The Irish Inter Church Meeting – Thursday 29 November 2019, Newry

The Irish Inter Church Meeting – Thursday 29 November 2019, Newry

Thursday 21st November 2019
Dromantine Conference Centre, Newry.

The Irish Inter-Church Meeting: Developments and Perspectives
Speaking Notes of Fr Kieran McDermott, Co-Secretary Irish Inter-Church Meeting

In planning this year’s gathering the organisers suggested that it might be no harm that at the beginning of our meeting a brief presentation would be offered reminding all gathered of the origins of this, the Irish Inter-Church Meeting. It was felt that a brief overview would be a useful exercise not only for the relatively new members but also to remind all of us of the work of what one publication termed “the primary and main national ecumenical body in Ireland”. At this early stage I wish to acknowledge the research undertaken by Dr Ian Canon Ellis and the late Jesuit ecumenist Fr Michael Hurley published as the Irish Inter-Church Meeting: Background and Development in 1998 to mark the first 25 years of the Irish Inter-Church Meeting, their research influenced the historical aspects of this presentation.
So, where do I start… well the obvious place is 1973
‘The Presbyterian historian and ecumenist, the Rev Professor John Barkley wrote: `the year 1973 was epoch making’, he was referring to the Ballymascanlon Conference also known as the Ballymasconlon ‘Talks’ on the September 26th which marked the beginning of the Irish Inter- Church Meetings. However, let us not forget that in Irish society 1973 is a year more famous for Sunningdale than for Ballymascanlon’.
They are not really comparable initiatives, but it is interesting to note that Sunningdale (the political agreement which involved a power-sharing executive between unionists and nationalists and a council of Ireland) did not succeed whereas Ballymascanlon (the first official meeting between Protestant, Reformed and Roman Catholic Churches in Ireland) did.
This contrast between the Sunningdale and Ballymascanlon initiatives illustrates the truth of the statement made by Gallagher and Worrall in their book Christians in Ulster 1968- 1980, that, when the Troubles broke out in 1968, “the churches were more ready than the political parties to stretch out hands of friendship”; they had been doing so for at least 10 years previously. This refers to the ‘unofficial’ ecumenical conferences that had already been held at Glenstal and Greenhills respectively. It is correct to describe these as laying the foundations which helped to make the first official meeting of Church representatives on this island possible.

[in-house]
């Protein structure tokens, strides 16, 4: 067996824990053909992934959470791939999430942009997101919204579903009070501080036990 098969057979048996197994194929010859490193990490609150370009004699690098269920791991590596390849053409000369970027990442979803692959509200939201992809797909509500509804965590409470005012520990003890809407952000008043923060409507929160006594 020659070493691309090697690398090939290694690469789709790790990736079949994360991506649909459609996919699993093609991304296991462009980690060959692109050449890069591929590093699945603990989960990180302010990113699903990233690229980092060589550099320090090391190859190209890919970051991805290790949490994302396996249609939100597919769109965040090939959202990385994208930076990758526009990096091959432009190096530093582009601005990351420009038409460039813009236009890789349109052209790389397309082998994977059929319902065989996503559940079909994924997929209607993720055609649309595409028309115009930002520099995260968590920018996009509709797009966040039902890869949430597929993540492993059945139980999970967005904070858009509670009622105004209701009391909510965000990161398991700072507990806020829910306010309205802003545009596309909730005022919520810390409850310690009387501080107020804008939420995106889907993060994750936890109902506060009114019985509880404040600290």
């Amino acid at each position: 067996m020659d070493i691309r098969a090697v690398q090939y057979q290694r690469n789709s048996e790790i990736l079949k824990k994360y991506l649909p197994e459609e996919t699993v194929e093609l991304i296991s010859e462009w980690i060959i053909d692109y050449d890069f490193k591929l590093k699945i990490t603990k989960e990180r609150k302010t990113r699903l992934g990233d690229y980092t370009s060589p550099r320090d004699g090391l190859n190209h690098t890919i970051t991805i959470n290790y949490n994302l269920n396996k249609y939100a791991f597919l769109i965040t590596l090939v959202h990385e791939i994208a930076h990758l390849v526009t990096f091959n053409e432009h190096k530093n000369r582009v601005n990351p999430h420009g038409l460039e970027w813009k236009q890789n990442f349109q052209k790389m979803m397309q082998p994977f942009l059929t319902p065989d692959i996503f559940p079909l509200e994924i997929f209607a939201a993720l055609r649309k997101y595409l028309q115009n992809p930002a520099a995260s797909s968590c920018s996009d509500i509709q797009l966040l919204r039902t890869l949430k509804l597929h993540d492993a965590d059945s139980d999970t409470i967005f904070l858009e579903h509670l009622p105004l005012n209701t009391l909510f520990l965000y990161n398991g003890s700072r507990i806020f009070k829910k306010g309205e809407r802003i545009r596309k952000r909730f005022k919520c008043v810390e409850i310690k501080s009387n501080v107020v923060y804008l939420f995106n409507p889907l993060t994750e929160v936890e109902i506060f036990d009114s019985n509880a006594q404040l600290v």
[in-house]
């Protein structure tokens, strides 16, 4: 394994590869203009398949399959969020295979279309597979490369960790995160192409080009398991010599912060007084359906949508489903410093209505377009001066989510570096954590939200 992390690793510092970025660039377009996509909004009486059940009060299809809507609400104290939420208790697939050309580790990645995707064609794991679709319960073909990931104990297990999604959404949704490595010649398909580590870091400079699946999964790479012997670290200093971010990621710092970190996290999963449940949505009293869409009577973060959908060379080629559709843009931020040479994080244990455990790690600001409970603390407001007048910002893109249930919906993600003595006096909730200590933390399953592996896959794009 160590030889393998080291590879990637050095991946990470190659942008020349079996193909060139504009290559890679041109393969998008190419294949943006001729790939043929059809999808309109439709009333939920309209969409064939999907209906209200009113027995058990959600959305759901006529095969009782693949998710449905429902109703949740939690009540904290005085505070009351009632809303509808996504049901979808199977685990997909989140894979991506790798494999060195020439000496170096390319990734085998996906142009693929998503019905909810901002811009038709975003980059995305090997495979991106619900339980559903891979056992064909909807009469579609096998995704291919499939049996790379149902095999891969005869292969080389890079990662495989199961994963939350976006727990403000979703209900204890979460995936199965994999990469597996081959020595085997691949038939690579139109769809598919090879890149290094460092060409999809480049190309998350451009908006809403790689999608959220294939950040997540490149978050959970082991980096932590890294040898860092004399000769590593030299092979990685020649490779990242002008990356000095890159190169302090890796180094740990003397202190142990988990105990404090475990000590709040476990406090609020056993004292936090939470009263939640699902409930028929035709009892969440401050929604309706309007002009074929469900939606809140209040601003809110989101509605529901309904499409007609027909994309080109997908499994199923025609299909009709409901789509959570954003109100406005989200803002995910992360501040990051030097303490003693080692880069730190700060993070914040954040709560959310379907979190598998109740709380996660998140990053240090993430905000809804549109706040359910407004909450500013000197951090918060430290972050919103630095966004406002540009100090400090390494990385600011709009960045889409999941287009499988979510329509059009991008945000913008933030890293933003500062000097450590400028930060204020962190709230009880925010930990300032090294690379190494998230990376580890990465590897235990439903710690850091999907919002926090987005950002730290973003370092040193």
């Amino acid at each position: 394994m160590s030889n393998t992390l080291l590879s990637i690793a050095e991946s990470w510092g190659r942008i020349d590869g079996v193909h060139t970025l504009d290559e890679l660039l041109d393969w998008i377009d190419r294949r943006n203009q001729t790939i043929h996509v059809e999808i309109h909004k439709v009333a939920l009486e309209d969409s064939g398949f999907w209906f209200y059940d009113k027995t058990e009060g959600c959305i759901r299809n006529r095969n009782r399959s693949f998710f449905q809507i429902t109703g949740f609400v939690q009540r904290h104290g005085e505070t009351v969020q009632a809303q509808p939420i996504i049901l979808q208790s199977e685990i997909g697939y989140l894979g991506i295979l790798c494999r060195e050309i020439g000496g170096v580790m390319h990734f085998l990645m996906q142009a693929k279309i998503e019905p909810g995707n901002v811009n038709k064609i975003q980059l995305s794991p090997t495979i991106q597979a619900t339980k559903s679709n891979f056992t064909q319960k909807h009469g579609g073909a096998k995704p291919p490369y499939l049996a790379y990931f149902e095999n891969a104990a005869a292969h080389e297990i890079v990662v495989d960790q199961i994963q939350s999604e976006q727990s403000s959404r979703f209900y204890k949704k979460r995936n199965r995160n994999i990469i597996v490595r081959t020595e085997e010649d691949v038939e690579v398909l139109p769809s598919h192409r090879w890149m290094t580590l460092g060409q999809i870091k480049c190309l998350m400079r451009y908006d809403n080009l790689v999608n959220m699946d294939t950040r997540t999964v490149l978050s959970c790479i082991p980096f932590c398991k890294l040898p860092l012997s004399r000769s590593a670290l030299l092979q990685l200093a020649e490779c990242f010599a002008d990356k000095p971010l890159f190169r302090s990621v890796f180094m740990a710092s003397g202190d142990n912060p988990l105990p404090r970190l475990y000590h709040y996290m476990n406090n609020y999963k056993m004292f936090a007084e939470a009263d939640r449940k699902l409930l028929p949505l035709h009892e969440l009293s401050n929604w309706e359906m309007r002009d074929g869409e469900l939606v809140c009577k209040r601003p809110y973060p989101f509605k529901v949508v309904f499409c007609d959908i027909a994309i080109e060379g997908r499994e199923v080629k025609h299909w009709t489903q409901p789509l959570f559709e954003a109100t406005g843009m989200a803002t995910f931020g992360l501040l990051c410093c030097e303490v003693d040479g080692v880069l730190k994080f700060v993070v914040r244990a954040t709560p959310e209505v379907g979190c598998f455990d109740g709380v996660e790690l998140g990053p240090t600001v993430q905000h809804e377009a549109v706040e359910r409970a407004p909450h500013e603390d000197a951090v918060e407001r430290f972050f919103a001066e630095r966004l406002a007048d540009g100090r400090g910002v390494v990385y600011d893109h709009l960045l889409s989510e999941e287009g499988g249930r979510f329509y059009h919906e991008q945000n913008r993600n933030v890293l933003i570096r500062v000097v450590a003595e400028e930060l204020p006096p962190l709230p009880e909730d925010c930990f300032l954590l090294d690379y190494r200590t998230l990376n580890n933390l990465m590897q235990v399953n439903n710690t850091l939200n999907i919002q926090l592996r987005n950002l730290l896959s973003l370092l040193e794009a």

I have a clear memory as a young 12 year old southern Catholic with strong family connections to the north of that first meeting as it was national news….I remember seeing on our B&W Bush TV (with the Cats ears as an aerial) the TV coverage. Pictures screened a large group of clergy in black as they emerged during a break from Ballymascanclon House Hotel near Dundalk, it was indeed news.
But let us take a step back. By asking this question: what was the road, what was the route for the Churches to Ballymascanlon?
For the Protestant and Reformed churches they began their journey to Ballymascanlon ten years earlier in 1963. They started out from Greystones, Co Wicklow, where an official Faith and Order Conference of what was then called the United Council of Churches and Religious Communions in Ireland (now the Irish Council of Churches) urged its members “to consider in what ways we ought to respond in truth and love to our Roman Catholic brethren who express their sense of fellowship with us”.
For the Roman Catholic Church in Ireland its journey to Ballymascanlon began the following year, before the Second Vatican Council had come to an end. It started out from Glenstal, the Benedictine Abbey in Co Limerick, where, at the invitation of the Abbot, Dom Joseph Dowdall, a conference involving members of all the churches was held, a conference which, to this day has continued yearly.
The churches took some 10 years to get to Ballymascanlon from their two starting places, and the journey followed a circuitous and tortuous route. It led up, into and through Northern Ireland. Happily, considerable progress in Protestant-Roman Catholic relations had been happening at the unofficial level by those who saw closer relations between the churches and their members as a Christian imperative in any case, violence or no violence.
So much progress had been made that, when the Troubles broke out, the churches did not take sides in the way they had done in the Home Rule crisis at the beginning of the century and, according to Gallagher and Worrell and ‘as they would have done a decade earlier’.
Instead the churches set about establishing official Catholic-Protestant structures. It was decided to expand their Faith and Order agenda (discussion of Baptism, Eucharist and similar questions) to include justice and peace issues.